Fernando Soler

Fernando Soler

Honestly, the entire cast is excellent. Galindo shows his skill with actors, not only eliciting fine individual performances, but making the ensemble feel like a real family. The morning chaos in the bathroom, the subtle glances at the dinner table, the whispered conversations behind closed doors, all add up to a richly detailed portrayal of life in a middle class household. As for the visuals, Galindo’s style is simple and straightforward. He often lets the camera hold a master shot, observing the actors as they play out a scene, cutting only when necessary. He seems to know intuitively where to place the camera, allowing it to serve the actors, telling the story with a fluid, unpretentious ease.

You may be asking why the screenshots I’m using to illustrate this post look so fuzzy. It’s because I was working from a cheap DVD where the source material looks like it was 16 mm and the transfer is less than stellar. Sadly, this is currently the only way you can view this movie. I posted on another Galindo film a while ago, and complained about the fact that his work was only available in sub-standard releases with no subtitles. Really, this is true of the vast majority of Mexico’s cinematic output, and it’s a terrible shame.

I was encouraged recently when I heard that MOMA was showing a Mexican noir series. Hopefully this will encourage more people to explore the country’s cinema. Una familia de tantas is just one of many remarkable movies waiting to be discovered by English-speaking audiences.

*
I’m sure many readers will be startled to learn that the central character is a fifteen year old girl who’s being groomed for marriage. These days we see this as deplorable, but in post-war Mexico it was an accepted part of the culture. We can condemn it, but we should be keep in mind that American cinema from the studio era is filled with attitudes that seem pretty shocking today.

Martha Roth and David Silva

Martha Roth and David Silva

Espaldas Mojadas [Wetback] (1955)

Mexicans have been crossing the border to work in the United States since the border was drawn back in the nineteenth century. Many make the trip to escape poverty or persecution, hoping to find a better life. There are some success stories, but the vast majority end up working long hours for subsistence wages. Those who don’t have the papers they need to work legally get stuck in exhausting, low-paying jobs, and often the employers who know they’re stuck take full advantage of the situation.

One of the most powerful films I’ve seen about those who make the crossing is Espaldas Mojadas by Alejandro Galindo. While the story is driven by melodrama, and the director makes his points forcefully, the film also has a haunting sadness that stays with you long after it’s over. This isn’t just a movie about a guy who’s trying to make a living and stay ahead of the law. Espaldas Mojadas is about the painful loneliness and crushing isolation that people feel when they have to leave their home behind.

The film begins with a lengthy disclaimer explaining that it has nothing to do with the US/Mexico border, and that in reality it’s about people who break the law and the consequences they must suffer. It’s all totally bogus, of course, but it’s a sign of how worried the Mexican film industry was about offending American audiences. The US market was vital for the Mexican producers, and the fear of losing that market was always hanging over their heads.

David Silva

David Silva

The story opens in Ciudad Juárez, where we find a man, Rafael, desperately looking for a way to cross the border. He’s in trouble with the law and needs to disappear quickly, but he doesn’t have the papers he needs to enter the US legally. Rafael makes a deal with a coyote who takes him across the Rio Grande into Texas, but this is just the beginning of his troubles. He finds work, but his American bosses use him and abuse him. And if he gets fed up and leaves, then he’s back at square one and has to go begging for a job all over again.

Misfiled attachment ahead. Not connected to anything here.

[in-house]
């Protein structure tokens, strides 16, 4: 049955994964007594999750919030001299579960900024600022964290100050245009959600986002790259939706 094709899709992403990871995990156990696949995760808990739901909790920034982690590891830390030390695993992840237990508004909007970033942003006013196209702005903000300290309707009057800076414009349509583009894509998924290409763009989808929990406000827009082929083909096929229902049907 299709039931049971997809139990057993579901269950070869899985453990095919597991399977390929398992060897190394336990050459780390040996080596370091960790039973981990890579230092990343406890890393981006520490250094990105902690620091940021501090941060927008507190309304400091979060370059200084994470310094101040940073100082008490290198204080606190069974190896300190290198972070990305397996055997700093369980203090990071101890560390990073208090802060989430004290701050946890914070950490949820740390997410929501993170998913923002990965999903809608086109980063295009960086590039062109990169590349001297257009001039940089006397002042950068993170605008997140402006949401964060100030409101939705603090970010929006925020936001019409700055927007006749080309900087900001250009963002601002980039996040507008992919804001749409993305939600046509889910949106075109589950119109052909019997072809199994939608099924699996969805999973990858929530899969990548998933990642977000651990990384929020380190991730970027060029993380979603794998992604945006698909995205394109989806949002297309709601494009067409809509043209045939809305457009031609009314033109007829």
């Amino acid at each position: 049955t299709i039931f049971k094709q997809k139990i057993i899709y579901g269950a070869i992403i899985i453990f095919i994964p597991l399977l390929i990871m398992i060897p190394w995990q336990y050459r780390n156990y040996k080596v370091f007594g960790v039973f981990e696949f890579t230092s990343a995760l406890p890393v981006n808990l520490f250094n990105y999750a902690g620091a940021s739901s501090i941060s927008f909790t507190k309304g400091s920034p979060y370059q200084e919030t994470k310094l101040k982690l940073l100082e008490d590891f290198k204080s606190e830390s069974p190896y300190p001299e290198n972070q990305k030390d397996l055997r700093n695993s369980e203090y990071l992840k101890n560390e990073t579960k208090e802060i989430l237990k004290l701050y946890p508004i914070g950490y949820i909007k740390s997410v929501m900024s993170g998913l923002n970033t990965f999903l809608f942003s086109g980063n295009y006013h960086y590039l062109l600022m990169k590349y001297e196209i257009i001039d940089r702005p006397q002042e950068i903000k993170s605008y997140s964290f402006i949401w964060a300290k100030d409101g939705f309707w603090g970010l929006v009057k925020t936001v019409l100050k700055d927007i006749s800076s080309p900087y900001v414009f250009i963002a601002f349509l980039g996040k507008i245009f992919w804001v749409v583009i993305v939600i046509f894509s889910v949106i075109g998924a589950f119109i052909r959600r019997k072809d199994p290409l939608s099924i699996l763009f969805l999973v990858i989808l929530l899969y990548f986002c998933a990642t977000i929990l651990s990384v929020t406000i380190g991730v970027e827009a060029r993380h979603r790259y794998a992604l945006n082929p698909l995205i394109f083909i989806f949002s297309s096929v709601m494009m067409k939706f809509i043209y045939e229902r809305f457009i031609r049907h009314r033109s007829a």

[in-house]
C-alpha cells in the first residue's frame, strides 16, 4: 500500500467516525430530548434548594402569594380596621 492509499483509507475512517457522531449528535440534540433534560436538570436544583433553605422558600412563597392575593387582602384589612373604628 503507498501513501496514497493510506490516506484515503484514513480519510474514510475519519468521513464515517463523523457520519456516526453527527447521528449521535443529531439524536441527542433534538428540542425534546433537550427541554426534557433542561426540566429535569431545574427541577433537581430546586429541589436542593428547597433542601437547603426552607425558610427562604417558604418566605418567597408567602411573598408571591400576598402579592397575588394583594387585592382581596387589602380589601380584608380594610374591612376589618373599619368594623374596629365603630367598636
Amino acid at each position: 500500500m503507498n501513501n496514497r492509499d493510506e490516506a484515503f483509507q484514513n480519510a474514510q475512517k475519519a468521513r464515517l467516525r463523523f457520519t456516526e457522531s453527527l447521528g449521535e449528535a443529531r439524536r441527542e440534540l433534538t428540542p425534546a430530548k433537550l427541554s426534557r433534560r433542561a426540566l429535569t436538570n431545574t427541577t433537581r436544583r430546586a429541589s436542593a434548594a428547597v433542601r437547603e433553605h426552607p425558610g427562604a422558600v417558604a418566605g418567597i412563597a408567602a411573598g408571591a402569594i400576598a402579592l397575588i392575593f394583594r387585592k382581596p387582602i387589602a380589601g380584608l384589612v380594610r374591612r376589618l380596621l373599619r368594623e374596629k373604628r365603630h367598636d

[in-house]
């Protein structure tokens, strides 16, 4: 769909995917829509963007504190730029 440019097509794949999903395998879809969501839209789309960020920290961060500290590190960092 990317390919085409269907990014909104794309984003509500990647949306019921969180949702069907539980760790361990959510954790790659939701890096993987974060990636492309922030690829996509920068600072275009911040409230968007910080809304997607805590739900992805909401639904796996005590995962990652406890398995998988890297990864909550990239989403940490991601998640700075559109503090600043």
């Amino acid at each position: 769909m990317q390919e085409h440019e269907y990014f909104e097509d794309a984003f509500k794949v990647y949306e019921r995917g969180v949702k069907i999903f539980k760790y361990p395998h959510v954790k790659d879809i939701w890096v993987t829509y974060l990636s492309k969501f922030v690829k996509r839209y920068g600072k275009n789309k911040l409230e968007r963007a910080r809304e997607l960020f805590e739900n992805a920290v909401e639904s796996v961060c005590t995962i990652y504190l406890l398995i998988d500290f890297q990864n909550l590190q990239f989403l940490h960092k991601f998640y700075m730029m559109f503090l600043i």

Espaldas Mojadas is a lament for all those who’ve been trapped in the US while their hearts are still in Mexico. Though Galindo relies heavily on melodrama, the film doesn’t treat Rafael’s plight as an excuse for action. The director spends a good deal of time with his characters, allowing us to get inside of them. For me it’s the quiet moments that are the most affecting. Rafael standing by the railroad tracks as he talks to a friend about how it feels to be lost in a strange country. A Mexican border official scolding Rafael for working illegally in the US, and then falling silent as his prisoner tells him about the desperation that drove him to do it. But the most beautiful and haunting scene takes place in a work camp where the men have been laying tracks for the railroad. They have a day off. They’ve been breaking their backs all week long, and now they’re lounging under the railroad cars to stay out of the sun. A man with a guitar starts to play, another starts to sing. The song is Canción Mixteca by José López Alavez, and it’s about the loneliness felt by those who are far from home. The camera tracks past the men as they listen, and in this melancholy moment Galindo crystallizes the sadness they feel and their longing for the country they’ve left behind.

While there’s a good deal of music in the film, the underscoring is provided by nothing more than a single guitar, and this was exactly the right choice. Instead of having a full orchestra to pump up the drama, we have a single musician providing a very spare and very effective backdrop for the story. The lonely tones of the solo guitar match Rafael’s sense of isolation perfectly. At the other end of the spectrum, there’s a thrilling performance by Lola Beltrán and El Trío Calaveras at a bar in Ciudad Juárez. They set the crowd on fire with their passionate rendition of a song about the pride they feel in being Mexican.

Unfortunately, this film, like so many other Mexican films from the same era, is only available as a budget DVD. The print is okay. The transfer is acceptable. But there are no subtitles, which is probably going to keep anyone who doesn’t speak Spanish from watching it.* I’ve written before about the challenges of trying to preserve Mexico’s cinema. I know the list of films that need attention is long, and the money available is short. But is it too much to ask for a quality DVD release of a classic film by a major director from Mexico’s golden era?

Is anybody at Criterion listening?

*
Honestly, Galindo is very good at communicating through images, and I think most people could follow the story even without subtitles. You might miss some of the plot points and some of the humor, but I still urge you to give it a try. It’s a powerful experience.